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I would like to approximate the distance of a line segment from a reference point on the map (coordinates are gives as lat/lon).

In the Cartesian coordinate system I would simply find the closest point of the line segment to the reference point using the dot product and calculate the distance.

I am new to working with geo-coordinates, and from what I have learnt, segments are called great circles on the Earth's surface. This site gives a clear formula for calculating what I would like (which is I think called the cross-track distance). However it seems an overkill for what I want to do. Firstly, I am interested in shorter distances only, maximum a few hundred kilometers (say 700 km). Second, I can do with an approximate value (say maximum 2-3% error). Third, I want the calculation as quick as possible, and the exact formula contains around 20 trig calculations.

I would need something similar to equirectangular approximation:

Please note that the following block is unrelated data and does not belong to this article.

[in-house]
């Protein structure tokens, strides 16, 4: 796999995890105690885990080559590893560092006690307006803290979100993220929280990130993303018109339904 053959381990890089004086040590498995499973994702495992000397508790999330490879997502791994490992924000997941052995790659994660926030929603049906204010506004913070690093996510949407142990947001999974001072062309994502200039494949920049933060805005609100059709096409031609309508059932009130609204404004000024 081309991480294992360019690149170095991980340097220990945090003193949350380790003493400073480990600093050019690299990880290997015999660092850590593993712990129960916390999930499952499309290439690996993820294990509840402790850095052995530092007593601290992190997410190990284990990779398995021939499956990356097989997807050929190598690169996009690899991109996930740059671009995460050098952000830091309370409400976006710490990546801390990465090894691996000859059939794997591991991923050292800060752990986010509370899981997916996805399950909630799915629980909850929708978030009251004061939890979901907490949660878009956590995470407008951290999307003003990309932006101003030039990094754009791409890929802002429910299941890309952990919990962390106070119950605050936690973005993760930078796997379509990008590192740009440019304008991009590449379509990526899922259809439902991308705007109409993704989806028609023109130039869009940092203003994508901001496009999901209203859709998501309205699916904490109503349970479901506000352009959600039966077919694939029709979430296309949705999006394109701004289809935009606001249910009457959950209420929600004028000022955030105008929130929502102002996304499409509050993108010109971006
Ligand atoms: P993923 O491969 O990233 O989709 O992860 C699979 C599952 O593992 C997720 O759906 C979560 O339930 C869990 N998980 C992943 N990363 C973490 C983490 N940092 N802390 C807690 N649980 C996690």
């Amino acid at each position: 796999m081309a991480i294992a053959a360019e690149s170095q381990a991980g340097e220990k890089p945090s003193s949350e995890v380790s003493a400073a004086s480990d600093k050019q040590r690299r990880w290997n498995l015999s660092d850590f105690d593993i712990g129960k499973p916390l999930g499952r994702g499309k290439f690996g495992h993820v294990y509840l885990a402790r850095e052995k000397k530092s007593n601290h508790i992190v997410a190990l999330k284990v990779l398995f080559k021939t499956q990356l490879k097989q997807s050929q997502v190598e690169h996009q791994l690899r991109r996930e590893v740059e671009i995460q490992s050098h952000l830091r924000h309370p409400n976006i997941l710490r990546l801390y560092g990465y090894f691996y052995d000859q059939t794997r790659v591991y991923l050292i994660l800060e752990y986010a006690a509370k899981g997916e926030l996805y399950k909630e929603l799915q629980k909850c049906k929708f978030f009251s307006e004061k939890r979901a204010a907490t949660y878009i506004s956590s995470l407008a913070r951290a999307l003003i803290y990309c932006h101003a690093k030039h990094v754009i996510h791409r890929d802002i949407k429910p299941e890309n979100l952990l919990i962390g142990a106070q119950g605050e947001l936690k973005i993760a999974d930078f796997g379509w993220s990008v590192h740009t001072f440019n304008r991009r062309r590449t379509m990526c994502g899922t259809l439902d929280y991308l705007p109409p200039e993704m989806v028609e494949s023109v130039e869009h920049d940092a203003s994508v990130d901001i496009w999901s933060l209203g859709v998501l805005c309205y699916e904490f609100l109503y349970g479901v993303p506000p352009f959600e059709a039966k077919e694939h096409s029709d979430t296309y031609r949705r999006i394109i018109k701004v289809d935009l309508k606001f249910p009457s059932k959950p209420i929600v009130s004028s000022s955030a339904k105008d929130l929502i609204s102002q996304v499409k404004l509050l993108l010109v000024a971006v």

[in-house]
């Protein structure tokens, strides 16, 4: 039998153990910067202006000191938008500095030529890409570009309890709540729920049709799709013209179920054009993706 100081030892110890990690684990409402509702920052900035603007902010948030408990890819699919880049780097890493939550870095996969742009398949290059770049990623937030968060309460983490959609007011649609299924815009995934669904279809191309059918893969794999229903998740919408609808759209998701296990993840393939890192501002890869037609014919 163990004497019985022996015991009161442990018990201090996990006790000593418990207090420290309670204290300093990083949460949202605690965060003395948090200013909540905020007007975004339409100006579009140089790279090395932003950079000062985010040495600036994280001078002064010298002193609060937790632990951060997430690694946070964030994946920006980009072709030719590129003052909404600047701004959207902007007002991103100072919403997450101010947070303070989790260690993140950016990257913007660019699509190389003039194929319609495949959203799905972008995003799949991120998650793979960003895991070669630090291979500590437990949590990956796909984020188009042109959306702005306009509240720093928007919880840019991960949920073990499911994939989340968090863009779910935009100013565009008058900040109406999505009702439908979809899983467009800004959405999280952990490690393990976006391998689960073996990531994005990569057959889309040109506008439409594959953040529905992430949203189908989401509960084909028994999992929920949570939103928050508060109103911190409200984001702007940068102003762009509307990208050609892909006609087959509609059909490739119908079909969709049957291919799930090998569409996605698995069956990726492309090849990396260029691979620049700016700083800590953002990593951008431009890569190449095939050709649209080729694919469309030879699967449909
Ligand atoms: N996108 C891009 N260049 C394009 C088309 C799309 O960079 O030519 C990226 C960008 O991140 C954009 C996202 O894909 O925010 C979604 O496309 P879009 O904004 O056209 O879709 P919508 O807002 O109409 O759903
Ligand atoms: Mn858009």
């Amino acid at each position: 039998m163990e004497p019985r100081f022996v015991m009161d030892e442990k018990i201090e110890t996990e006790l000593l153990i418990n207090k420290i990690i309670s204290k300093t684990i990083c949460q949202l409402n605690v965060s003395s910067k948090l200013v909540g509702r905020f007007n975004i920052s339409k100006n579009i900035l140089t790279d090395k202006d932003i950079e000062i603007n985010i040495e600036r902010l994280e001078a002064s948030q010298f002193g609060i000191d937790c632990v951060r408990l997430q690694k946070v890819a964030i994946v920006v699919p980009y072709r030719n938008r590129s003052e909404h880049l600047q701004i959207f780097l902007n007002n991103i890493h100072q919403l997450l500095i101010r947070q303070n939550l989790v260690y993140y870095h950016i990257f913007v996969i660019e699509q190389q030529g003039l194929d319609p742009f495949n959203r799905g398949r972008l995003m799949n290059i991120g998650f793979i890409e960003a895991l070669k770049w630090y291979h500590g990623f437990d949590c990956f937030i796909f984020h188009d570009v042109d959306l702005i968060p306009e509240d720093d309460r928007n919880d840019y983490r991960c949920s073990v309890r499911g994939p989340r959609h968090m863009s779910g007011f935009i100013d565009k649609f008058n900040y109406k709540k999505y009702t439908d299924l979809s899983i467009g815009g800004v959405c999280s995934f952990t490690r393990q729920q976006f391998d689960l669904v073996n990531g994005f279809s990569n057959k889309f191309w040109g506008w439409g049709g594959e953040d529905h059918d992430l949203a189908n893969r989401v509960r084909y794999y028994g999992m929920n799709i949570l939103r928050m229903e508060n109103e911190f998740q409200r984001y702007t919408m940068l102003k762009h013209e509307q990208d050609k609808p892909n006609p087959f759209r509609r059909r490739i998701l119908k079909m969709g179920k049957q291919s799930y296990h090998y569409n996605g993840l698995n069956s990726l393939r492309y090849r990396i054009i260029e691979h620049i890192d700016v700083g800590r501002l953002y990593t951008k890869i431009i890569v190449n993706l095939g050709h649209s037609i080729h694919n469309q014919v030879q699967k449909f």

x = (lon2-lon1) * cos((lat1+lat2)/2)
y = lat2-lat1 
d = sqrt(x*x + y*y) * R

Is there a way to generalize the above formula for point-segment distances? Or, alternatively, is there a handy approximation to find out the distance of a point and a great circle for small-to-mid distances with reasonable accuracy?

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    A solution that involves only five trig functions and is accurate to about 0.3% or better is given at gis.stackexchange.com/questions/81845/…. An approximation involving only two trig functions is given at gis.stackexchange.com/a/30037/664. – whuber Jan 27 '14 at 16:38
  • Welcome to GIS.SE. Dare i say, one of the best-prepared questions from a newcomer. – Martin F Jan 27 '14 at 17:00
  • @whuber: thanks, I get it. I think I'll go with the second approach, ie. map the points to the Euclidean plane using the displacements given in your answer. – BKE Jan 28 '14 at 9:52
  • @whuber, maybe I am missing something, but boths answers linked answer close, but not the same question. Here is the actual answer with pretty pictures: stackoverflow.com/questions/32771458/… – greenoldman Mar 4 '17 at 18:28

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